Palaeo-ice sheet dynamics

The overarching goal of our working group is to better understand the long-term dynamics of global ice sheets. Their influence on the climate system and the direct control of global sea levels are the two most important cornerstones. We conduct marine geological research in the Arctic and Antarctic to

  • more precisely define the inadequately known advance and retreat behavior of the Antarctic ice sheet in the alternation of past warm and cold periods. The current focus is on the West Antarctic ice sheet, which is situated primarily below sea level and is therefore inherently unstable. It is currently strongly retreating and, if it continues to retreat, would have the potential to cause global sea level to rise by several meters. Future focus regions are continental shelves that lie in front of areas of the East Antarctic ice sheet situated below sea level and whose former behavior is almost entirely unknown.

  • better understand marine and terrestrial Antarctic environmental conditions in order to define the driving mechanisms for the growth and retreat of ice sheets

  • more clearly define the extent of the northern hemisphere ice sheet during past glacial periods, and

  • to assess the still controversial presence of inland ice during the Last Glacial Maximum (LGM; ~ 20,000 years before today) in Eastern Siberia / Beringia.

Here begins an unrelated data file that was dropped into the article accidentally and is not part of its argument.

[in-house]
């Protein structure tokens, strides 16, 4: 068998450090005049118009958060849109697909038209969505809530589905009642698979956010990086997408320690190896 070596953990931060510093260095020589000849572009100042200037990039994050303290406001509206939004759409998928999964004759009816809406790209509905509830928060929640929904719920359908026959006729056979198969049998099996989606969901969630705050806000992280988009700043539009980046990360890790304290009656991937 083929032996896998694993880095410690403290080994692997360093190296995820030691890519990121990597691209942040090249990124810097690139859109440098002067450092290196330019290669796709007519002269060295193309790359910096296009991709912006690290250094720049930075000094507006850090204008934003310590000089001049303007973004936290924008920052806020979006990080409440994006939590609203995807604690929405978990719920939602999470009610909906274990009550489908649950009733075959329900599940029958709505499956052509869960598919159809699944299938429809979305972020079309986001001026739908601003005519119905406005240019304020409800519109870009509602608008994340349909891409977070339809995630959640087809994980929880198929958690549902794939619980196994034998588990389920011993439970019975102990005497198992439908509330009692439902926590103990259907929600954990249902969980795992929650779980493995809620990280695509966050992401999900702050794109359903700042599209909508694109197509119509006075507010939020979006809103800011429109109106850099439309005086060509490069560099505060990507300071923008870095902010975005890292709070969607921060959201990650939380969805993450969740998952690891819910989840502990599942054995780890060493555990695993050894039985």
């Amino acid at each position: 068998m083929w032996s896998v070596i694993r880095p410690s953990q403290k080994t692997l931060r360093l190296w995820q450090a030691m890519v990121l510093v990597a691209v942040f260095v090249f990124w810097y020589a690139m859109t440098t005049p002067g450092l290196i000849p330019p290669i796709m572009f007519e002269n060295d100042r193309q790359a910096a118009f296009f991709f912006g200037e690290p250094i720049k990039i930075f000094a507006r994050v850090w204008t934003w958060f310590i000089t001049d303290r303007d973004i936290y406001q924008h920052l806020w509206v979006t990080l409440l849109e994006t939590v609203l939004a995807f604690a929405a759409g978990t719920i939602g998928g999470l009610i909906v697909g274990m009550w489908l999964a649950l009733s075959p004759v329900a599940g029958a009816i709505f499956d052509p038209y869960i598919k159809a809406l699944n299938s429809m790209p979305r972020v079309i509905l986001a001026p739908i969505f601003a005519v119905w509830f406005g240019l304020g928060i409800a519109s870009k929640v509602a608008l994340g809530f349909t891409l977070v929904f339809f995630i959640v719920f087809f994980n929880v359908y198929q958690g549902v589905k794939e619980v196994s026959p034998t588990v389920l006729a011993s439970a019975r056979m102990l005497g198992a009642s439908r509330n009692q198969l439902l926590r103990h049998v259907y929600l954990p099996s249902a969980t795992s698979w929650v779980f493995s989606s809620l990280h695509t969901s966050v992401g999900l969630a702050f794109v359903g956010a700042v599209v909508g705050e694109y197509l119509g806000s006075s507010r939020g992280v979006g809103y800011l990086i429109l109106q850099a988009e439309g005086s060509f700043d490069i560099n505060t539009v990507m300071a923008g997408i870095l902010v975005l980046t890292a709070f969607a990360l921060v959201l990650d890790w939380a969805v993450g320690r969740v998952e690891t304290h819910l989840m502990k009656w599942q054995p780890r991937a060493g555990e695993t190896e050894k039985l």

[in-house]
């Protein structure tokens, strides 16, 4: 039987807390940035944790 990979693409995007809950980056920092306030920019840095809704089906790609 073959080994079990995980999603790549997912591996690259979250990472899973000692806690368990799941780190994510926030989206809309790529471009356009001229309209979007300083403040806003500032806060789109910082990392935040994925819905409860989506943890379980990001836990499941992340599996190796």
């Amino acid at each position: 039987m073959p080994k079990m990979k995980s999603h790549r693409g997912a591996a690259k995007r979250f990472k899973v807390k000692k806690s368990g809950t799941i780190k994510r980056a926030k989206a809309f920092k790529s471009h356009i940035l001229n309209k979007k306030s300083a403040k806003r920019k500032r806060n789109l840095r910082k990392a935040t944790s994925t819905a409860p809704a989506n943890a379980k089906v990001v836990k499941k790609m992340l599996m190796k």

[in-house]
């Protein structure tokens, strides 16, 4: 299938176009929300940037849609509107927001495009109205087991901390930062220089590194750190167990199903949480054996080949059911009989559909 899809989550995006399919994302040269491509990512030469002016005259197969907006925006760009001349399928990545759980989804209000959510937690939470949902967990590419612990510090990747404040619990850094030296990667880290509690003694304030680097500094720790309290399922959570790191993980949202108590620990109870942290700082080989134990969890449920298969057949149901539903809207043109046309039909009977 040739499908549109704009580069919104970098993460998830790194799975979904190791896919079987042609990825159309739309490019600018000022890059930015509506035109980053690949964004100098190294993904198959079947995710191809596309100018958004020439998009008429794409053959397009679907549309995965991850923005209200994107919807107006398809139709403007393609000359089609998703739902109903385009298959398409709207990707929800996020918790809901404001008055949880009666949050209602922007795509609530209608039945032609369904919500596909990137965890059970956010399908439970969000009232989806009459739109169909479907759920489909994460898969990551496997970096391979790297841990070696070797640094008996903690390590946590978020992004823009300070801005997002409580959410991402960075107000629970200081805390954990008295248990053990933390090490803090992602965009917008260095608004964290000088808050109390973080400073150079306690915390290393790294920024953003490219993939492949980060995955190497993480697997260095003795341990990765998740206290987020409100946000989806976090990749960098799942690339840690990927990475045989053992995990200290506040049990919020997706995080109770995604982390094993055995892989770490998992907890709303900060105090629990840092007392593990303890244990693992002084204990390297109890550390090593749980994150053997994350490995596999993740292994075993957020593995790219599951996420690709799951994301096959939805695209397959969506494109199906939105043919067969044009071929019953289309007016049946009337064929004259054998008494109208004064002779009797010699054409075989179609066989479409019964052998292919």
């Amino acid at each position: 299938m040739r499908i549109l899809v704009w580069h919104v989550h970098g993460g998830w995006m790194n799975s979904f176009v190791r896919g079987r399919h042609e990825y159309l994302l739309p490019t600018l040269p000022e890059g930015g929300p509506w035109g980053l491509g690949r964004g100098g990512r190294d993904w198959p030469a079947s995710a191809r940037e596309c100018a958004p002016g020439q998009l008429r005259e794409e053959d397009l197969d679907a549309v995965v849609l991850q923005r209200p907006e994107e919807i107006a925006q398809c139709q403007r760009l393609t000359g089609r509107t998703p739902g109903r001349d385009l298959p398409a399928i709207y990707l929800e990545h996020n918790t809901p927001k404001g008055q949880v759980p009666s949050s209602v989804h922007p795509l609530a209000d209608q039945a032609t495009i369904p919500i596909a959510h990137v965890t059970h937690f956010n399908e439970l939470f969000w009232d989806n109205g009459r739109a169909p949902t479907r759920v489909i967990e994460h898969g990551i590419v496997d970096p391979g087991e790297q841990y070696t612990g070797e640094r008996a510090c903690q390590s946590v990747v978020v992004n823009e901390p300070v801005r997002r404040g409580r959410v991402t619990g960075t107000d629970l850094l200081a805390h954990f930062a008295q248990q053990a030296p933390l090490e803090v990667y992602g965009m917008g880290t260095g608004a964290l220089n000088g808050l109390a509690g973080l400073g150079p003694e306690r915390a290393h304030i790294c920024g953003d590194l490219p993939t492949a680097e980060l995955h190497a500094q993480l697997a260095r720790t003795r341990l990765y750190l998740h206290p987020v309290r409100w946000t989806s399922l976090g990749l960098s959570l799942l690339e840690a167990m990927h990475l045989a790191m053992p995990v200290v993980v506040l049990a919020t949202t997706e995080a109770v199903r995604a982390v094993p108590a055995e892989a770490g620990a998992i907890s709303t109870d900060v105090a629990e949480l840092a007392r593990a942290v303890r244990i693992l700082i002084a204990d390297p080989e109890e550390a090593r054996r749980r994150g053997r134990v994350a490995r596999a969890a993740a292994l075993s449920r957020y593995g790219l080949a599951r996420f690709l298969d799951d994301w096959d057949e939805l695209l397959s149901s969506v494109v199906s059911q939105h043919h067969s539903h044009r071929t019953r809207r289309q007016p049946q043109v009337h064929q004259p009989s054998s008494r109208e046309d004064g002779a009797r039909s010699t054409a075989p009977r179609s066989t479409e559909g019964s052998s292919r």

By applying detailed combined investigation of seabed sediment cores, high-resolution bathymetric maps, and sediment echographic seabed profiles, our employees are able to create a reliable four-dimensional image of past ice sheet dynamics at local, regional, and "ice sheet-wide" scale. This palaeoglaciological information from a wide variety of research areas directly contributes to better reconstructing the history of global ice sheets and evaluating their influence on ocean circulation and sea level variations. As a result, models for future ice sheet behavior are then to be tested, validated and ultimately improved using this data. To this end, we not only work closely with various other working groups at the AWI, but are of course also closely networked with national and international institutes and universities.


  • West Antarctic Ice Sheet